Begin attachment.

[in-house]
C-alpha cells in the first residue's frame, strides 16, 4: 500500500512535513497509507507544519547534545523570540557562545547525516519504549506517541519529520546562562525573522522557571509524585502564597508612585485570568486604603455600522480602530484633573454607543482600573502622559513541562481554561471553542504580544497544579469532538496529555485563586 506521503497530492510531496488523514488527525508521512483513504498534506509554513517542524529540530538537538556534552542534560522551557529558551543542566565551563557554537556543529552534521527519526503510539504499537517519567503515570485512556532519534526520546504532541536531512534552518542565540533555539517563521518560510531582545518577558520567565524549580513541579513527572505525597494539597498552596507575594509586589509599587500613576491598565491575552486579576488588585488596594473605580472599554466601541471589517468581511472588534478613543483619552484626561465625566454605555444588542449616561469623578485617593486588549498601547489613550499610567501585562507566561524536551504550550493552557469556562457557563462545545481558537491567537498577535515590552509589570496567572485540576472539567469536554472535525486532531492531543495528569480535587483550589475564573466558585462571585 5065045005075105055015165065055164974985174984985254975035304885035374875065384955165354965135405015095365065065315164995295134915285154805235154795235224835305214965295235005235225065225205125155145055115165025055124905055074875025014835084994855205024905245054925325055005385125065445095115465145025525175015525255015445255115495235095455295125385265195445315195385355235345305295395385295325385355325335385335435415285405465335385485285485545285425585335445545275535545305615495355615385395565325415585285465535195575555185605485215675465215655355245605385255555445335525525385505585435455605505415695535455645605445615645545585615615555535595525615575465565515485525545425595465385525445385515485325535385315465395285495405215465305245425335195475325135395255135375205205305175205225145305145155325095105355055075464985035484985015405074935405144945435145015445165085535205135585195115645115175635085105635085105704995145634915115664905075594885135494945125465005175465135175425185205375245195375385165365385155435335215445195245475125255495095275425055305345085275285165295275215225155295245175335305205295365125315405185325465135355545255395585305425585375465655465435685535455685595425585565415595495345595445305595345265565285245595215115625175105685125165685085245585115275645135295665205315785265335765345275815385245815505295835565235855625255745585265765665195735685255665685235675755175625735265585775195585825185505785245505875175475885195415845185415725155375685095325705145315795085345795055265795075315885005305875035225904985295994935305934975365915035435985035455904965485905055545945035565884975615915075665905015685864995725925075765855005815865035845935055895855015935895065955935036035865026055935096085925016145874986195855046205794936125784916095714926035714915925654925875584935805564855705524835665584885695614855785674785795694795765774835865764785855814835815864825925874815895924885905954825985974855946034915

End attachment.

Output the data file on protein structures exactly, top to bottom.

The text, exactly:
[in-house]
C-alpha cells in the first residue's frame, strides 16, 4: 500500500512535513497509507507544519547534545523570540557562545547525516519504549506517541519529520546562562525573522522557571509524585502564597508612585485570568486604603455600522480602530484633573454607543482600573502622559513541562481554561471553542504580544497544579469532538496529555485563586 506521503497530492510531496488523514488527525508521512483513504498534506509554513517542524529540530538537538556534552542534560522551557529558551543542566565551563557554537556543529552534521527519526503510539504499537517519567503515570485512556532519534526520546504532541536531512534552518542565540533555539517563521518560510531582545518577558520567565524549580513541579513527572505525597494539597498552596507575594509586589509599587500613576491598565491575552486579576488588585488596594473605580472599554466601541471589517468581511472588534478613543483619552484626561465625566454605555444588542449616561469623578485617593486588549498601547489613550499610567501585562507566561524536551504550550493552557469556562457557563462545545481558537491567537498577535515590552509589570496567572485540576472539567469536554472535525486532531492531543495528569480535587483550589475564573466558585462571585 5065045005075105055015165065055164974985174984985254975035304885035374875065384955165354965135405015095365065065315164995295134915285154805235154795235224835305214965295235005235225065225205125155145055115165025055124905055074875025014835084994855205024905245054925325055005385125065445095115465145025525175015525255015445255115495235095455295125385265195445315195385355235345305295395385295325385355325335385335435415285405465335385485285485545285425585335445545275535545305615495355615385395565325415585285465535195575555185605485215675465215655355245605385255555445335525525385505585435455605505415695535455645605445615645545585615615555535595525615575465565515485525545425595465385525445385515485325535385315465395285495405215465305245425335195475325135395255135375205205305175205225145305145155325095105355055075464985035484985015405074935405144945435145015445165085535205135585195115645115175635085105635085105704995145634915115664905075594885135494945125465005175465135175425185205375245195375385165365385155435335215445195245475125255495095275425055305345085275285165295275215225155295245175335305205295365125315405185325465135355545255395585305425585375465655465435685535455685595425585565415595495345595445305595345265565285245595215115625175105685125165685085245585115275645135295665205315785265335765345275815385245815505295835565235855625255745585265765665195735685255665685235675755175625735265585775195585825185505785245505875175475885195415845185415725155375685095325705145315795085345795055265795075315885005305875035225904985295994935305934975365915035435985035455904965485905055545945035565884975615915075665905015685864995725925075765855005815865035845935055895855015935895065955935036035865026055935096085925016145874986195855046205794936125784916095714926035714915925654925875584935805564855705524835665584885695614855785674785795694795765774835865764785855814835815864825925874815895924885905954825985974855946034915